Some say that the millennium arrived in 2000; others say that the correct date is 2001. In Texas politics, though, the old order will prevail for yet another year, until the election of 2002. As George W. Bush closes in on the Republican presidential nomination, everything is on hold — partisanship, ambition, control of both houses of the Legislature. But huge changes lie ahead, both in the personalities involved and in the balance of power.
U.S. senator Kay Bailey Hutchison, facing only token Democratic opposition in the November election, already has her eye on ‘02. During a January campaign swing, she confirmed what had been widely rumored for months: She is interested in running for governor of Texas. “If it’s a free run, an open seat, I will look at it,” she said between stops in response to a reporter’s question. Her answer was a bit of a slap in the face of Lieutenant Governor Rick Perry, who earlier had come out to the University of Texas Student Union to stand next to Hutchison as a show of support for her reelection bid. Perry, of course, has his own designs on the state’s top office, which he will inherit if Bush wins the White House and presumably will seek if Bush fails in his presidential quest and serves the rest of his term.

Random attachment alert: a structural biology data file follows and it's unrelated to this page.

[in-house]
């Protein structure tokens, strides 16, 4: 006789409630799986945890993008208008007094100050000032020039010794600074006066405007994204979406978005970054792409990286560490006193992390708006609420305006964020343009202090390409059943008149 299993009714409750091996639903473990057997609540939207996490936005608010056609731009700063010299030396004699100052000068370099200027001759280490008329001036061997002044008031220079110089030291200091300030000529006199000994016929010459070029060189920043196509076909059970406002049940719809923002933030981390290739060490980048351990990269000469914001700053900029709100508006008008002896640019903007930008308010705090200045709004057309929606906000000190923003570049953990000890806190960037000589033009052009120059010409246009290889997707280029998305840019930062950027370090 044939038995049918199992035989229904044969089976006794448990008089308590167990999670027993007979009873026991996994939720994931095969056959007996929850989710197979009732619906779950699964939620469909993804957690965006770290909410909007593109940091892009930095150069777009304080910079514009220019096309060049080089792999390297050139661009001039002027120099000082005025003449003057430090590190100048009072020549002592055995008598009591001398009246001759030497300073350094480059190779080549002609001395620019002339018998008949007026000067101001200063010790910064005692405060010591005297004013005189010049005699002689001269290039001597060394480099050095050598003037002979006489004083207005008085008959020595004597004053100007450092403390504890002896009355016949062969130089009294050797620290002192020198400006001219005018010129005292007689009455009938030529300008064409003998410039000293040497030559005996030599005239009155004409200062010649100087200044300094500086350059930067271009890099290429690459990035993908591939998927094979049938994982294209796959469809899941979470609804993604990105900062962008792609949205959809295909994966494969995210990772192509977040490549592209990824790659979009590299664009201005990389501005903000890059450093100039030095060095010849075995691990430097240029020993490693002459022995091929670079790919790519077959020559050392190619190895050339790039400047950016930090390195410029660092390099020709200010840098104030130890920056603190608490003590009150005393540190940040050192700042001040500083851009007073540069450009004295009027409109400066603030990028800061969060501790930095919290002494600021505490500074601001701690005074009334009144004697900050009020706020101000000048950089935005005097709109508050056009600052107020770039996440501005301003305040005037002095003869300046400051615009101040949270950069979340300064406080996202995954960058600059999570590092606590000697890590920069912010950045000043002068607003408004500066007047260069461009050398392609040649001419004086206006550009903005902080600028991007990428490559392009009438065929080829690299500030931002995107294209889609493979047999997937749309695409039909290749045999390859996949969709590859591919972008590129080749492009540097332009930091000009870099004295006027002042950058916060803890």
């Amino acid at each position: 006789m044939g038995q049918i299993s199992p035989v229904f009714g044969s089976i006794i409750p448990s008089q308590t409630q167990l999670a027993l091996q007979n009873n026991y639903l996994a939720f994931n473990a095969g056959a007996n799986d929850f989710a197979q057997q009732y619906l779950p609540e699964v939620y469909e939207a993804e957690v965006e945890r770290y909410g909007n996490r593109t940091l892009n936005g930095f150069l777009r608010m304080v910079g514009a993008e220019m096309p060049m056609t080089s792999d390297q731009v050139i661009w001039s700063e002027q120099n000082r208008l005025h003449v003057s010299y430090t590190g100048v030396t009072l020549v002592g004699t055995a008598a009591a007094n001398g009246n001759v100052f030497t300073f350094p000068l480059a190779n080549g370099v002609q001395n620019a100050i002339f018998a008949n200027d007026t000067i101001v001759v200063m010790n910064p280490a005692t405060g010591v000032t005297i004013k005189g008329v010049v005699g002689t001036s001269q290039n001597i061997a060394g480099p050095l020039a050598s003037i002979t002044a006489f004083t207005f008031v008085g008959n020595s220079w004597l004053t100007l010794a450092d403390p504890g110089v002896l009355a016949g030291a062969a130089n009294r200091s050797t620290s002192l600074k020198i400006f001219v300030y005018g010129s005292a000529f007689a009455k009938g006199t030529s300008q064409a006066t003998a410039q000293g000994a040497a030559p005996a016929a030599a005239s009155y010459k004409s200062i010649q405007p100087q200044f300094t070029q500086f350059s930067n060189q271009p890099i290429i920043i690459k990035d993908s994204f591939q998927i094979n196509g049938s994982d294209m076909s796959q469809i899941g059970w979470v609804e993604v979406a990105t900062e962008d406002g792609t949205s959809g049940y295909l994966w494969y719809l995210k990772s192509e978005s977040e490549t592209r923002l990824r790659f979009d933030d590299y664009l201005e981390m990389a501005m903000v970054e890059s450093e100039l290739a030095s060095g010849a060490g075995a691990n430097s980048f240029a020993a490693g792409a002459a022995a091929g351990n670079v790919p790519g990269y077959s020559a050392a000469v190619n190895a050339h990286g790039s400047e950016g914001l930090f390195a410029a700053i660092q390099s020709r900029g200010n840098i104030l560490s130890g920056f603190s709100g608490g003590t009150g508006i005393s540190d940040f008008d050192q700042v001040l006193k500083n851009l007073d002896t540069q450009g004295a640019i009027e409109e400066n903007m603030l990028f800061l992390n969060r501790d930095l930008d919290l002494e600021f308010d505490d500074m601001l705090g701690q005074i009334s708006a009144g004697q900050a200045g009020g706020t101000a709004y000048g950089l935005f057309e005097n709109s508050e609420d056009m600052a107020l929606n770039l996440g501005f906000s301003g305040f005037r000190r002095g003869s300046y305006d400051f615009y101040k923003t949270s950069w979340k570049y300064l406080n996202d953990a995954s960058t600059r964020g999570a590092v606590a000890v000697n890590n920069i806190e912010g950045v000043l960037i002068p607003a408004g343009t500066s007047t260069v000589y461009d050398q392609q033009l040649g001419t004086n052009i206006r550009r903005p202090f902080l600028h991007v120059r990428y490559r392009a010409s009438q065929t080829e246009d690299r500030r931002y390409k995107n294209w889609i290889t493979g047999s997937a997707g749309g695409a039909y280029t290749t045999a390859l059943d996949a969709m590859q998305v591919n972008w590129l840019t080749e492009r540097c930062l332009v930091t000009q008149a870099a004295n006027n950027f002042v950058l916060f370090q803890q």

Whether Hutchison would challenge an incumbent Governor Perry is the foremost question of the soon-to-be post-Bush era in Texas politics. Bush has dominated the political scene like no governor in a century, and Hutchison is the only other politician in sight who can approach his popularity. But while Bush (thanks to his name and his defeat of